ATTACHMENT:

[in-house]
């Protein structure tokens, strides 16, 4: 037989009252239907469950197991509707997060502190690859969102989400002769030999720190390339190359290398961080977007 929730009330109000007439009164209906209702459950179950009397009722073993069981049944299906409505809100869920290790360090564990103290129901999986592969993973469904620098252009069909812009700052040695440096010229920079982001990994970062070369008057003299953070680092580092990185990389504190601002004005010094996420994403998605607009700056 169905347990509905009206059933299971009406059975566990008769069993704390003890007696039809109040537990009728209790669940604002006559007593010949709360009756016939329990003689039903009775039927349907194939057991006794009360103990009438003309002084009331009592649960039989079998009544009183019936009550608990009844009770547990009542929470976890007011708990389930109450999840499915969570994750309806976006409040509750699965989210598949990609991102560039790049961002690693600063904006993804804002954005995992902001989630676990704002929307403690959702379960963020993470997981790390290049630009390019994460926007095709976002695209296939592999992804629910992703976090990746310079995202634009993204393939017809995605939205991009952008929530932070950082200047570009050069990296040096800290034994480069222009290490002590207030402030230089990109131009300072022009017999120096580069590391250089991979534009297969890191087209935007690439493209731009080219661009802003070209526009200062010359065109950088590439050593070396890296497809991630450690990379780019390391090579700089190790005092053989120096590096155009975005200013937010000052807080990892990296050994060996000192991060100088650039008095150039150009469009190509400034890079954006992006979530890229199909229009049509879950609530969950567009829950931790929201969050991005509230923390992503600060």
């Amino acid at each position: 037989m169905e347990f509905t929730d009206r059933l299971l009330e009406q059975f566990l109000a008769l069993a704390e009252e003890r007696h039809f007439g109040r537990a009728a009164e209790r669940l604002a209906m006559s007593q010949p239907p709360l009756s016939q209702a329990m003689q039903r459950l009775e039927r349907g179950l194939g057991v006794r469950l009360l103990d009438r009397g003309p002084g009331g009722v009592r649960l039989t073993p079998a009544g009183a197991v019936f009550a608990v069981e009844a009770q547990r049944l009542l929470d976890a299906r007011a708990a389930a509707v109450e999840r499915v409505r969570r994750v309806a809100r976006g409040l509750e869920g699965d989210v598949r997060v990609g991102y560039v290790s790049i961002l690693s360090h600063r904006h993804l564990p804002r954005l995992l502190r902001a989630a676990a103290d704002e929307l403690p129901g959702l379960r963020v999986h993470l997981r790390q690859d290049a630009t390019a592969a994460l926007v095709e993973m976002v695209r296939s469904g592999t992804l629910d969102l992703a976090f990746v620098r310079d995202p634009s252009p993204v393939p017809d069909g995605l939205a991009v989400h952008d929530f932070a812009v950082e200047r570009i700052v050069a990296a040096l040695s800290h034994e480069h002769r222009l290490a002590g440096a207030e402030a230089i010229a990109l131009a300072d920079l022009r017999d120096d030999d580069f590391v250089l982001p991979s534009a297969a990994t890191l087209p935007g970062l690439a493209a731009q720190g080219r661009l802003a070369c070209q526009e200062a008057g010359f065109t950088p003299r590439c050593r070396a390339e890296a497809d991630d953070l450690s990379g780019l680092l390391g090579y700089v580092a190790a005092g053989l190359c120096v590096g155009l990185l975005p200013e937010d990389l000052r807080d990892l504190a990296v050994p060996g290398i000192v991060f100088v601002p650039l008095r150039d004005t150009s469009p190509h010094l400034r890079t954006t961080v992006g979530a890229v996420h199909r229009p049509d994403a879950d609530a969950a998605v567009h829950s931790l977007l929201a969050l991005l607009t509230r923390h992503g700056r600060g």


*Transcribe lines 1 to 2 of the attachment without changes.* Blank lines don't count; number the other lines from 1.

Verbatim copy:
[in-house]
């Protein structure tokens, strides 16, 4: 037989009252239907469950197991509707997060502190690859969102989400002769030999720190390339190359290398961080977007 929730009330109000007439009164209906209702459950179950009397009722073993069981049944299906409505809100869920290790360090564990103290129901999986592969993973469904620098252009069909812009700052040695440096010229920079982001990994970062070369008057003299953070680092580092990185990389504190601002004005010094996420994403998605607009700056 169905347990509905009206059933299971009406059975566990008769069993704390003890007696039809109040537990009728209790669940604002006559007593010949709360009756016939329990003689039903009775039927349907194939057991006794009360103990009438003309002084009331009592649960039989079998009544009183019936009550608990009844009770547990009542929470976890007011708990389930109450999840499915969570994750309806976006409040509750699965989210598949990609991102560039790049961002690693600063904006993804804002954005995992902001989630676990704002929307403690959702379960963020993470997981790390290049630009390019994460926007095709976002695209296939592999992804629910992703976090990746310079995202634009993204393939017809995605939205991009952008929530932070950082200047570009050069990296040096800290034994480069222009290490002590207030402030230089990109131009300072022009017999120096580069590391250089991979534009297969890191087209935007690439493209731009080219661009802003070209526009200062010359065109950088590439050593070396890296497809991630450690990379780019390391090579700089190790005092053989120096590096155009975005200013937010000052807080990892990296050994060996000192991060100088650039008095150039150009469009190509400034890079954006992006979530890229199909229009049509879950609530969950567009829950931790929201969050991005509230923390992503600060």